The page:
Father Miguel was followed by Monique Harden, an activist and environmental justice lawyer from New Orleans.  Her presentation was particularly powerful because of how emotionally moved she was as she spoke of the way in which entire communities in the Gulf region had had their futures taken away from them.  Monique heads up the organization Advocates for Environmental Human Rights, which works to challenge not just individual cases of environmental injustice, but the entire system that is responsible for making communities vulnerable to disaster and displacement.  Monique explained in powerful terms the way in which she discovered that her assumptions about the protections afforded to vulnerable communities by federal legislation did not hold true, that there are no laws which provide adequately for such communities.  Most chillingly, Monique discussed the Stafford Act which explicitly states that the US government has no responsibility for assisting those affected by anthropogenic environmental disasters.

The evening closed with a powerful talk by Tanya Fields of Mothers on the Move, Sustainable South Bronx, and the BLK ProjeK Tanya explained that the community she comes from is one affected by multiple forms of environmental degradation, as well as racialized economic inequality. How, she asked, do you get people who can barely afford to put the next meal on the table to think about a seemingly distant issue such as climate change? Answering her own question, she explained that you make issues of climate justice seem important, and thereby mobilize communities, by explaining that pollution has a direct impact on people’s kids, making them far more susceptible to problems such as asthma and ADHD, which then leads them to get inadequate education and to end up in some of the disproportionately populated prisons in New York state. The point is to connect the dots for people through education. Tanya also advocated direct action along the lines of Brook Park activists: cutting the locks on abandoned lots and setting up gardens to feed the people.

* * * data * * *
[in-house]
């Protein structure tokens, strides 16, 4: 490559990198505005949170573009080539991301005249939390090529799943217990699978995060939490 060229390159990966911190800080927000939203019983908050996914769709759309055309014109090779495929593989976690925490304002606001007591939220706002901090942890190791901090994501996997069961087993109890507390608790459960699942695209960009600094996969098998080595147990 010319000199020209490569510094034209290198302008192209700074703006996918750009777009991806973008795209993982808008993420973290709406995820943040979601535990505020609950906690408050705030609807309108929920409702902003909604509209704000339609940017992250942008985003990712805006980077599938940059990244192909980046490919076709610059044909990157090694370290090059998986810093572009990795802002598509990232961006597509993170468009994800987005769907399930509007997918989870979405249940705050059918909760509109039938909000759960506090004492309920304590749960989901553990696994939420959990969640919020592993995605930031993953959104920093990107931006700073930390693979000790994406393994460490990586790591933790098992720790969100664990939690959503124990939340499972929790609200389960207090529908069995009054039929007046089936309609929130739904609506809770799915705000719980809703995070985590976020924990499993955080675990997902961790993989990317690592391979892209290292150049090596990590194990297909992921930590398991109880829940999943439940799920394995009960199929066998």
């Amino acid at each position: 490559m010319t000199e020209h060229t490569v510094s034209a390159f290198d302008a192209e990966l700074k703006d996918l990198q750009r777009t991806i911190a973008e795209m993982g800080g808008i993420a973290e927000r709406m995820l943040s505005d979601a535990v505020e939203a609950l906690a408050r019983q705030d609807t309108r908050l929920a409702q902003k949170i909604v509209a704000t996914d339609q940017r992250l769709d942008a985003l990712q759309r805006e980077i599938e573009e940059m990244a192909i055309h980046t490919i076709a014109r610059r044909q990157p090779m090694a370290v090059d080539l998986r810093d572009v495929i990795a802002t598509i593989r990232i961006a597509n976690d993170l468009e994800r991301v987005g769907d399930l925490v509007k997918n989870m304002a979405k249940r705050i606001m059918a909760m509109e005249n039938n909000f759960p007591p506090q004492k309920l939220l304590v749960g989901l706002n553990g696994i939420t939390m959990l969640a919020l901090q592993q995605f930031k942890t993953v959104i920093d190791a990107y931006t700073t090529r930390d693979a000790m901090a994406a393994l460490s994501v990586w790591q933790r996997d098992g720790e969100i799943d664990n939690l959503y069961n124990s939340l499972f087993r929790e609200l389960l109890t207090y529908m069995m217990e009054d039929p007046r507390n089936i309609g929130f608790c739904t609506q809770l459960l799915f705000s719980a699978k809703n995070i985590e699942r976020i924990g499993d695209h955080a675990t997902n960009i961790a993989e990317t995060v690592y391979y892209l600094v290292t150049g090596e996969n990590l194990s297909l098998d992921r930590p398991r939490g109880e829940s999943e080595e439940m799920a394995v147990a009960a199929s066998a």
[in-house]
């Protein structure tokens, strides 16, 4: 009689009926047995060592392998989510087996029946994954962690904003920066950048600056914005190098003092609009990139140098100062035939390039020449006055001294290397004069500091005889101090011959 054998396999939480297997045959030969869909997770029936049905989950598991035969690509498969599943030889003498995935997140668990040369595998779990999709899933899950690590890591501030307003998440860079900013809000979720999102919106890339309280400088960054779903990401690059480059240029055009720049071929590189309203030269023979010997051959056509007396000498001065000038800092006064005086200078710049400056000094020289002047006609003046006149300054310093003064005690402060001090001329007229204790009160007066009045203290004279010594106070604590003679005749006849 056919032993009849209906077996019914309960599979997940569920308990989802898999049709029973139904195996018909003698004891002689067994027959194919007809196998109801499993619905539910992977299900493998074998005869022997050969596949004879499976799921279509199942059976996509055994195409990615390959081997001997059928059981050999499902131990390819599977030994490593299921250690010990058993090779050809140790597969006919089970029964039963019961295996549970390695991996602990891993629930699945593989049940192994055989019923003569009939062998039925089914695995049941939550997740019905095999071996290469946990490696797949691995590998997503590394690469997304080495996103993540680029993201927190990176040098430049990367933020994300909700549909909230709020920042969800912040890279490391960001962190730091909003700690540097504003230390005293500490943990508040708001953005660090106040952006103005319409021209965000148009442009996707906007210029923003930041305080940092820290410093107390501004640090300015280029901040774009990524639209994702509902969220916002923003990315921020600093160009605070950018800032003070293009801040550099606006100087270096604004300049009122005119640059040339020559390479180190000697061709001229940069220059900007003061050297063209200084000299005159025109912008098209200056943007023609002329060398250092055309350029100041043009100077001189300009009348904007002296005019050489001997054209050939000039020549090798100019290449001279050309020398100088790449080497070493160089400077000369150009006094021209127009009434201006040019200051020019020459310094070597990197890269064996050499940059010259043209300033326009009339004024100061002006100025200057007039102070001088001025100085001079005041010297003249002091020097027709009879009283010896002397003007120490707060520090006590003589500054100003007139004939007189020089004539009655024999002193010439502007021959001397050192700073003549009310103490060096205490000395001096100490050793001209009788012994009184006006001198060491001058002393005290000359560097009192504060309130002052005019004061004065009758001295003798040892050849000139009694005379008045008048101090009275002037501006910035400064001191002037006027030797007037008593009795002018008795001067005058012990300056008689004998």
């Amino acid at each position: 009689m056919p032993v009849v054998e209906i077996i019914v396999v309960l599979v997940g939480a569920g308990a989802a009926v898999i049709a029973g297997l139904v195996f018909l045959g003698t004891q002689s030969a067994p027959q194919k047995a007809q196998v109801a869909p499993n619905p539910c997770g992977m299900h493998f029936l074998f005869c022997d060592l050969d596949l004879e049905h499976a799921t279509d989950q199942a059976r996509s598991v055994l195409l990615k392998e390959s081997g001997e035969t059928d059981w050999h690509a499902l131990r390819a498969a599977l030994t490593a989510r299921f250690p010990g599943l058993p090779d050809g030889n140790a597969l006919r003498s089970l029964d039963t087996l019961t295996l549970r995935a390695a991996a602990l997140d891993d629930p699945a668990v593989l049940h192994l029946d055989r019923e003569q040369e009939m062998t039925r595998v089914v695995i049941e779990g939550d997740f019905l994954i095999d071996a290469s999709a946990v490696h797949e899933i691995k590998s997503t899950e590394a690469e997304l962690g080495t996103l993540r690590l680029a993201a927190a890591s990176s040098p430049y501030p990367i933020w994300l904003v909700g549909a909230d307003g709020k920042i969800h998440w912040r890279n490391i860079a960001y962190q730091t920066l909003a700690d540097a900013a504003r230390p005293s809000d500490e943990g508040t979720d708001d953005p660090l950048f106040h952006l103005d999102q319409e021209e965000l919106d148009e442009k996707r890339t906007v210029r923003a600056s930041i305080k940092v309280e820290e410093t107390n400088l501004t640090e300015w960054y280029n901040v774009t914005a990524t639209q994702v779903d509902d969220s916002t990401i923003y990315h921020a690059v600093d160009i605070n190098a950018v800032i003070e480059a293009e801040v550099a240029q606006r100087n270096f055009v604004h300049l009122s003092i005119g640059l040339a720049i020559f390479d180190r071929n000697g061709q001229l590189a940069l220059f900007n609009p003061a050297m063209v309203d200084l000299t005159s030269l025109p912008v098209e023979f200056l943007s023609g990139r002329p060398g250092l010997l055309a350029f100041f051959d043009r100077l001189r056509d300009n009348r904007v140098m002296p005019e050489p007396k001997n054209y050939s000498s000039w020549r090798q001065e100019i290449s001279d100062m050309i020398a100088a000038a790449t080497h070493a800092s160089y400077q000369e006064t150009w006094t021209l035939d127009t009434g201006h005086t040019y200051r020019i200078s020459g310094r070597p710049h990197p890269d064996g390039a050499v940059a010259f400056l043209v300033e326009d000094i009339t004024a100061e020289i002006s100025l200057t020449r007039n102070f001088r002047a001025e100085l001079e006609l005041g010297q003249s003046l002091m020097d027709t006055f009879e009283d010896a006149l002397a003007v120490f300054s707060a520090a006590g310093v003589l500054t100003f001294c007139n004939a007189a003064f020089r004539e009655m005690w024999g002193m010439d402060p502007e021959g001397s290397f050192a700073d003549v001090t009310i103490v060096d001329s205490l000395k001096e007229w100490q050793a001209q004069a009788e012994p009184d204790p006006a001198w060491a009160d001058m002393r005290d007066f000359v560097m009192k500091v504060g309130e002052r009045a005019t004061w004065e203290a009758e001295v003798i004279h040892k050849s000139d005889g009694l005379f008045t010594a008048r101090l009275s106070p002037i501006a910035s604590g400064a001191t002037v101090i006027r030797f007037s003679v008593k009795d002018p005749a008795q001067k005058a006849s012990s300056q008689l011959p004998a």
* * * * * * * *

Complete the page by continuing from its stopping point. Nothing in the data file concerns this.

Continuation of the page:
CJ activists face overwhelming odds as the planet careens towards climate catastrophe, but this day showed that the struggle goes on, led by some truly remarkable people!

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Ashley Dawson

Ashley Dawson, a professor of English at the Graduate Center/CUNY and the College of Staten Island, is a scholar of postcolonial studies and a climate justice activist. He is the author of two recent books on topics relating to the environmental issues, Extreme Cities: The Peril and Promise of Urban Life in the Age of Climate Change (Verso, 2017) and Extinction: A Radical History (O/R, 2016), as well as many other books on topics relating to migration, global justice, and cultural struggles. He is currently completing a book on energy democracy and just transition entitled The Energy Common.